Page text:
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Exercise Alone May Not Lead to Weight Loss

Why exercise alone won't get those pounds off - it's because the body adapts to higher exercise levels. We all suspected that, but it is depressing... From Medical Xpress:

Why you won't lose weight with exercise alone

Exercise by itself isn't always enough to take off the weight. Now, evidence reported in the Cell Press journal Current Biology on January 28 helps to explain why that is: our bodies adapt to higher activity levels, so that people don't necessarily burn extra calories even if they exercise more.

People who start exercise programs to lose weight often see a decline in weight loss (or even a reversal) after a few months. Large comparative studies have also shown that people with very active lifestyles have similar daily energy expenditure to people in more sedentary populations.

Pontzer says this really hit home for him when he was working among the Hadza, a population of traditional hunter-gatherers in northern Tanzania."The Hadza are incredibly active, walking long distances each day and doing a lot of hard physical work as part of their everyday life," Pontzer says. "Despite these high activity levels, we found that they had similar daily energy expenditures to people living more sedentary, modernized lifestyles in the United States and Europe. That was a real surprise, and it got me thinking about the link between activity and energy expenditure."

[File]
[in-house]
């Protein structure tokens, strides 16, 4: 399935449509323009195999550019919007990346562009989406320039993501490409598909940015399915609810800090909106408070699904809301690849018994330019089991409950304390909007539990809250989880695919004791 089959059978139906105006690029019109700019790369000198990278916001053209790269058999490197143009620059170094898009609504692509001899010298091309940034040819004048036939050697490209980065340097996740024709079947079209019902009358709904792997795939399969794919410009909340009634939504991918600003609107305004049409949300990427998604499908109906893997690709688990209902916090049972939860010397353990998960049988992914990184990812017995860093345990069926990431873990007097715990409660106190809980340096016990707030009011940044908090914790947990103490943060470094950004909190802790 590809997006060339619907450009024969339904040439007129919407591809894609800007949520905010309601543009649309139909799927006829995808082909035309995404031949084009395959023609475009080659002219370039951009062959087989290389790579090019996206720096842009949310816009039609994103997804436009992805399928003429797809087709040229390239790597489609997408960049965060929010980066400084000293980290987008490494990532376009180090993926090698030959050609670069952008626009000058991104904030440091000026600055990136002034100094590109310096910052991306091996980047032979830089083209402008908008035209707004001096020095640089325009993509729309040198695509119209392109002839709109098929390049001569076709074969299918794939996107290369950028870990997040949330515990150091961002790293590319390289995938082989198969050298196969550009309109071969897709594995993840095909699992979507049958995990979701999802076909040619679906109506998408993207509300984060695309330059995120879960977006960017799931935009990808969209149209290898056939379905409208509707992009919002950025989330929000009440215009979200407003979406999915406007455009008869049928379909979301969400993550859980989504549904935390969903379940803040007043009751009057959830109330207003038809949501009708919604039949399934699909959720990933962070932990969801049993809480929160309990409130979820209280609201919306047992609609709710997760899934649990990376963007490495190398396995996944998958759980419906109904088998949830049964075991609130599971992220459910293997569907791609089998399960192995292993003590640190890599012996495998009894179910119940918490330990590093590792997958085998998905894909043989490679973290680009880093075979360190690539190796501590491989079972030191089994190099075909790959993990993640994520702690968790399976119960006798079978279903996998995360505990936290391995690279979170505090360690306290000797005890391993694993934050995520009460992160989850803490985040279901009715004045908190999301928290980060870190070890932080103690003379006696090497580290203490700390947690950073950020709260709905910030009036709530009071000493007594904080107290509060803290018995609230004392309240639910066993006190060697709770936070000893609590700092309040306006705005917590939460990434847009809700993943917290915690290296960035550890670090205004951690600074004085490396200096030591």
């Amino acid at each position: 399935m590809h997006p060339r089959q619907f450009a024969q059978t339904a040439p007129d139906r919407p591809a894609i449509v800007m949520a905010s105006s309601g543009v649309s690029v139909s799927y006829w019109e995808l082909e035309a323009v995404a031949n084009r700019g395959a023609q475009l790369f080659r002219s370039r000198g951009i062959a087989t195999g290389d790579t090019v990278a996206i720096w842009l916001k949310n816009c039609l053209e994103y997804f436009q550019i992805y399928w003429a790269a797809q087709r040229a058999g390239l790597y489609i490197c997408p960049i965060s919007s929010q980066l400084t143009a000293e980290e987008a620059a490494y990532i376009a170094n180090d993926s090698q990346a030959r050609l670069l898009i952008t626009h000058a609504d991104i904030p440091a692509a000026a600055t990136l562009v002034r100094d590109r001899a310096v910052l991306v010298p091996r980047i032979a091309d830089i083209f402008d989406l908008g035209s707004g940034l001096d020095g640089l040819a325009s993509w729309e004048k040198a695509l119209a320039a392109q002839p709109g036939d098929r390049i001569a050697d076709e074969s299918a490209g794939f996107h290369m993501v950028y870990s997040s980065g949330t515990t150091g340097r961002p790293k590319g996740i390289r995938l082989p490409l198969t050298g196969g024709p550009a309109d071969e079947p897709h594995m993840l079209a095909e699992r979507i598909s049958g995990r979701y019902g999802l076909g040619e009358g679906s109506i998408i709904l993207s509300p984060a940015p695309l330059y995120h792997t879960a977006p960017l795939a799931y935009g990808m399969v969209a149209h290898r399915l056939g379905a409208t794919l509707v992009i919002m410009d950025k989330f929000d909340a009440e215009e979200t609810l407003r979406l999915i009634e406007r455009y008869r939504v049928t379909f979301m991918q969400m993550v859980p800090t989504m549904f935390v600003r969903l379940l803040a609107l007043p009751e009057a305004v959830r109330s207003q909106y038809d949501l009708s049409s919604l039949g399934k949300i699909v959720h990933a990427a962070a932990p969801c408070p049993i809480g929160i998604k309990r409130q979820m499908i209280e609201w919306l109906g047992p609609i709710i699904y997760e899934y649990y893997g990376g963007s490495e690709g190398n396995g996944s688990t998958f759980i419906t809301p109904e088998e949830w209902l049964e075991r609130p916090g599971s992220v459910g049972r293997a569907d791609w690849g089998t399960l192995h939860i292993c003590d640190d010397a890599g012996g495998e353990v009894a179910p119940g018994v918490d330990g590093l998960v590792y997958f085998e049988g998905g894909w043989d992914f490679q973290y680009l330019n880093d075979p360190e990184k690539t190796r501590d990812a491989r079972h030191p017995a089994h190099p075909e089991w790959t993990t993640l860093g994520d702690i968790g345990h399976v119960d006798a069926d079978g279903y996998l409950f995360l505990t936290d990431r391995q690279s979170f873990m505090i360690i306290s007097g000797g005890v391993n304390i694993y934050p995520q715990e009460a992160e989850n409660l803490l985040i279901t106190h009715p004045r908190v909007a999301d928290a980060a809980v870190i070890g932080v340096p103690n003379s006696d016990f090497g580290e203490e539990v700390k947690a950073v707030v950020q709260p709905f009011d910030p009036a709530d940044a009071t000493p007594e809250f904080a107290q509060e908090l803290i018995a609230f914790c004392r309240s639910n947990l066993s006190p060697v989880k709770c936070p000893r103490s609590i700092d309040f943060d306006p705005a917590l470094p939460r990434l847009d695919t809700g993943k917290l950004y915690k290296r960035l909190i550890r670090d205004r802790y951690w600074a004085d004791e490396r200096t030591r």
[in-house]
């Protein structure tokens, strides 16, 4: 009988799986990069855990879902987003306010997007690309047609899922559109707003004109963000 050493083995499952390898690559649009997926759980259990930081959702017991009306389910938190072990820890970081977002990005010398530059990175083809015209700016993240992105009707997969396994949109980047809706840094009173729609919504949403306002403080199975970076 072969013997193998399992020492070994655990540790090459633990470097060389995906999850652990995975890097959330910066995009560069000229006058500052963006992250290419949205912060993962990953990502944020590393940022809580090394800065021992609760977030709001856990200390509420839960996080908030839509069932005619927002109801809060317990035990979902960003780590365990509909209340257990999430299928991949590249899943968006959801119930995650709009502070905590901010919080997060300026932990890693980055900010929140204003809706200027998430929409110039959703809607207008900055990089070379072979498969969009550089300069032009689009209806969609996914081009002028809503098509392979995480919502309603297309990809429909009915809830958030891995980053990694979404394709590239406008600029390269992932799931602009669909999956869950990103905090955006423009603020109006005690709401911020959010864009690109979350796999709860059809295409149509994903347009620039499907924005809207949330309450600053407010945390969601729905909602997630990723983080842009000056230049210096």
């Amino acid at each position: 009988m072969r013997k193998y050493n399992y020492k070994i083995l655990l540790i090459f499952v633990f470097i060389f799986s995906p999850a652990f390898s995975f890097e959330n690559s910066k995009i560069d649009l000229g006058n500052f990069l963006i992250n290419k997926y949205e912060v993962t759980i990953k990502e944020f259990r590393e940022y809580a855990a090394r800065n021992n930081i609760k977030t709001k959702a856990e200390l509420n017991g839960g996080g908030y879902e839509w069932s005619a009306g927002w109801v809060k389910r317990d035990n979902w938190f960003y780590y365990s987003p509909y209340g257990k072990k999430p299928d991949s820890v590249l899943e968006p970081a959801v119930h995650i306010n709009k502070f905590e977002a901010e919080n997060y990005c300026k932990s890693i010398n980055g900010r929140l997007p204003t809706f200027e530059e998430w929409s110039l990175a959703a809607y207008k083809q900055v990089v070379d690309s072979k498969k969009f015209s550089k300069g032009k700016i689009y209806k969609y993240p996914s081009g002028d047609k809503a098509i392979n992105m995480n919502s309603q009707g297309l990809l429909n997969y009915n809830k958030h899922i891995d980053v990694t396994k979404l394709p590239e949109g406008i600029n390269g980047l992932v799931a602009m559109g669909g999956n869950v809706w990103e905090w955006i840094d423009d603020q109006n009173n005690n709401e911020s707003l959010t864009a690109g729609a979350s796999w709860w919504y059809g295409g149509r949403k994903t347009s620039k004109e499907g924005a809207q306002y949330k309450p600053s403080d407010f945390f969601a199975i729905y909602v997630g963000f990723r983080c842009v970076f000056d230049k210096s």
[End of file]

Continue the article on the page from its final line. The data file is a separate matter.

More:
To explore this question further in the new study, Pontzer and his colleagues measured the daily energy expenditure and activity levels of more than 300 men and women over the course of a week.In the data they collected, they saw a weak but measurable effect of physical activity on daily energy expenditure.

But, further analysis showed that this pattern only held among subjects on the lower half of the physical activity spectrum. People with moderate activity levels had somewhat higher daily energy expenditures—about 200 calories higher—than the most sedentary people. But people who fell above moderate activity levels saw no effect of their extra work in terms of energy expenditure."The most physically active people expended the same amount of calories each day as people who were only moderately active," Pontzer says.

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